|The Drop That Makes The Difference|
Botanical Name: Vanilla planifolia
Common Name: Vanilla Orchid
Family: Orchidaceae (orchid family)
In the tropical countries where vanilla grows—on terrestrial vines–they call it “gold.”
As a spice, it’s second only to saffron in expense.
While cured vanilla is, with its complex aroma (vanilla contains more than 170 flavor components!) and rich oils, one of nature’s marvels, each step in growing and curing the bean is done by hand. Nature itself, and its effects on the bean, must be controlled. Getting nature to work for the vanilla, and honing the instincts to know what’s right, makes the curing process pure art.
For most of vanilla’s history, production of the beans themselves eluded everyone. Discovered and cured by the Aztecs in Vera Cruz, Mexico, the vanilla bean was first brought back to Europe by Cortez, where demand for the spice grew so much that all the adventurers carried the vanilla orchid to their tropical colonies for cultivation.
But they didn’t succeed. The vines grew, the orchids bloomed and died, and the beans didn’t come
No one could figure out why until the French botanist Charles Morren, in 1836, studied the mechanisms of the orchid’s pollination. As it turned out, the Melipona bee, native to Mexico, was responsible for carrying the pollen from one blossom to another. Without that bee there would be no vanilla, and vines outside Mexico would never produce fruit. So Morren pollinated the orchids by hand with a method still used today, bringing vanilla production to tropical regions all over the world. Bourbon vanilla takes its name from the Island of Bourbon (Reunion), which remains one of the prime exporters of the spice. Today, major producers include Indonesia, South Pacific islands (including Tonga and Tahiti), India, Uganda and, of course, Mexico.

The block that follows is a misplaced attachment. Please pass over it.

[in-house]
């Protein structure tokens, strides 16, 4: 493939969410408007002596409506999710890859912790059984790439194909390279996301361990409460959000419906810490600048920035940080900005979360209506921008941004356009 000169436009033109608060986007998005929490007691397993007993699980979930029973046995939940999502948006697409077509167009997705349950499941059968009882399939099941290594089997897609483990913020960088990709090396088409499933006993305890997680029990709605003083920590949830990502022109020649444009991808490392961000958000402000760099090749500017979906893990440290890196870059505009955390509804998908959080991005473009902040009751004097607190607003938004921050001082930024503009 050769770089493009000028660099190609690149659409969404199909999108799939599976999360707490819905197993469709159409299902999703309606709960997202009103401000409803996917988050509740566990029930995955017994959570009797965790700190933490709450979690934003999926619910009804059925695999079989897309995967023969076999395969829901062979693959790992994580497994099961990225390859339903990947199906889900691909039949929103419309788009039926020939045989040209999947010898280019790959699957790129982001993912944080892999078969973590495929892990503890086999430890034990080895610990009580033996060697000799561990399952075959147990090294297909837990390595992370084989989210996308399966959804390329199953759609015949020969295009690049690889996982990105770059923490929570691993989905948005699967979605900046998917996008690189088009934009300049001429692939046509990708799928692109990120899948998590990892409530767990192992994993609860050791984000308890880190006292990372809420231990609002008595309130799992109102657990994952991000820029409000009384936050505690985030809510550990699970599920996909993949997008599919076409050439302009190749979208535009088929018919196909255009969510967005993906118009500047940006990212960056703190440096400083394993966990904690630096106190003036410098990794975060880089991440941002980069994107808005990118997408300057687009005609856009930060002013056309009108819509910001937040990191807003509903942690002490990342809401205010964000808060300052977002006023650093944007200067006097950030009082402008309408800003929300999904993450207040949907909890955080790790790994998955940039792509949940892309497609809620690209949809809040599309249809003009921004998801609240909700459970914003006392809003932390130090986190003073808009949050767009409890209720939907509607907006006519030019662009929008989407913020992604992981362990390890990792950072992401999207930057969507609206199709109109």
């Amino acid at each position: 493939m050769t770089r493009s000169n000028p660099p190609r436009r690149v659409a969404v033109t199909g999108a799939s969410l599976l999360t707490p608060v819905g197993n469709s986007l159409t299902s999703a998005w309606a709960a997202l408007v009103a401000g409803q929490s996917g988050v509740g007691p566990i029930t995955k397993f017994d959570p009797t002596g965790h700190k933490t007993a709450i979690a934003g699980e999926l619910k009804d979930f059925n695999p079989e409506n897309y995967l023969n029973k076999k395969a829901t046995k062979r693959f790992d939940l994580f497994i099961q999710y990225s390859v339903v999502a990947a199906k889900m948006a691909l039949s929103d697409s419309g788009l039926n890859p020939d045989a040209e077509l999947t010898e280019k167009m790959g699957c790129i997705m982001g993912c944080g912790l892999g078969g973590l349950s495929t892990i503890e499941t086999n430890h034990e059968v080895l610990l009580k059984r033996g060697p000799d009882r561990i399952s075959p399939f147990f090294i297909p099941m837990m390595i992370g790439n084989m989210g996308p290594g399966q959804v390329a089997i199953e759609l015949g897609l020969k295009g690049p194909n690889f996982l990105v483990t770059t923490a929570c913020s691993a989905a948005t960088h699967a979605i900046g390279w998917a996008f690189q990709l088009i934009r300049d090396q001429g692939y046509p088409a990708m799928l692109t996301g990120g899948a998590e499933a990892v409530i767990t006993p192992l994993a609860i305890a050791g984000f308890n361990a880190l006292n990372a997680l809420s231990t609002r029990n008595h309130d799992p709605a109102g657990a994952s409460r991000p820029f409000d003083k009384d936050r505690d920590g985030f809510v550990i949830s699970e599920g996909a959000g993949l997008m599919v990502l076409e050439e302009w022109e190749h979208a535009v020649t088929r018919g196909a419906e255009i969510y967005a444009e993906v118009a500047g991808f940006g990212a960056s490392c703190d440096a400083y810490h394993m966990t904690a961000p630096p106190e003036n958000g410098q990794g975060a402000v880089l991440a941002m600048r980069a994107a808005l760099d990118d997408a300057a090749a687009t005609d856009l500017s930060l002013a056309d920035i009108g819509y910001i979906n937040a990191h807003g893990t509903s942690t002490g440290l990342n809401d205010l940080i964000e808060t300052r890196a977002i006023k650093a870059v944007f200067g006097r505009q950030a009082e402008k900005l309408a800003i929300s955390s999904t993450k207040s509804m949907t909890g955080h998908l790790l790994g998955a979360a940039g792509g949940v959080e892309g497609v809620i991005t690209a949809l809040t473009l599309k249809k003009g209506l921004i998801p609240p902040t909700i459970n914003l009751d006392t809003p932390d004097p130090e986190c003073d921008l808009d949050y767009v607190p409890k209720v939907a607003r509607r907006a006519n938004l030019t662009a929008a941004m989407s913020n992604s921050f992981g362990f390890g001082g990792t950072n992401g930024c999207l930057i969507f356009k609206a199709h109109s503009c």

At Cook Flavoring Company, we search for the highest quality beans, from Madagascar to Indonesia to Tonga. In Tonga—the tropical island that grows the biggest beans (the record is 28 centimeters!)—we cure our own organic, gourmet beans.
Beans must be harvested at peak ripeness, when they are yellowing from the tip but not yet brown. Curing releases the beans’ flavor components, which are bound as glycosides, through enzymatic reaction. First, they are “killed”—by blanching in hot water—to halt photosynthesis. Then they’re spread in the sun and wrapped in blankets at night to sweat. Over the next few months, this process is repeated and tweaked according to the beans’ responses. Meantime, the beans are sorted daily to assure the proper moisture content.
When the beans have darkened and reached proper moisture content, they can undergo conditioning to bring out the oils. The aroma and flavors will grow richer and more complex as time goes on.
Introducing Cook’s Vanilla to the king of Tonga (Tupou VI) at the Royal Agricultural Show, August 2014.
Before shipping the beans to our California factory, we once again sort them by hand, refining the quality to the very best.
This is why vanilla is called “gold.”
Extracting “the drop that makes the difference.”
Superior beans demand a special extract. Once our beans arrive in California, they’re sorted again, inspected for quality, aroma and appearance. Raymond Lochhead designed a slow, cold extraction process and built the percolators himself. Most extracts on the market are produced through the application of heat: this speeds up the process, but also kills many of the delicate flavor components within the bean. Adding heat, or reducing the beans to a concentrate, makes a cloudy, inferior product. Many vanillas are diluted from highly concentrated oleoresins and you can tell the difference at first whiff.
After extraction, Cook’s vanilla goes to our in-house laboratory for quality assurance before packaging for our customers—who range from the finest ice cream manufacturers, wholesale bakers, world-famous chefs, and at-home bakers and cooks.
Imitations and vanilla alternatives
Vanilla’s gold standard means it has always been expensive, and many attempts have been made to create substitutes and synthetics. It’s no surprise that pure vanilla simply cannot be duplicated. Its components can’t be artificially manufactured. Most imitations contain vanillin, synthetically produced from lignin, and largely produced from lignin-sulfonic acid, a byproduct of waste sulphate of the pulp and paper industry.
Cook’s offers a range of imitation vanillas, developed in our laboratory. We also customize formulas according to customer needs, so if you have a formula you’d like us to re-create, contact us at email@example.com or 1-800-735-0545.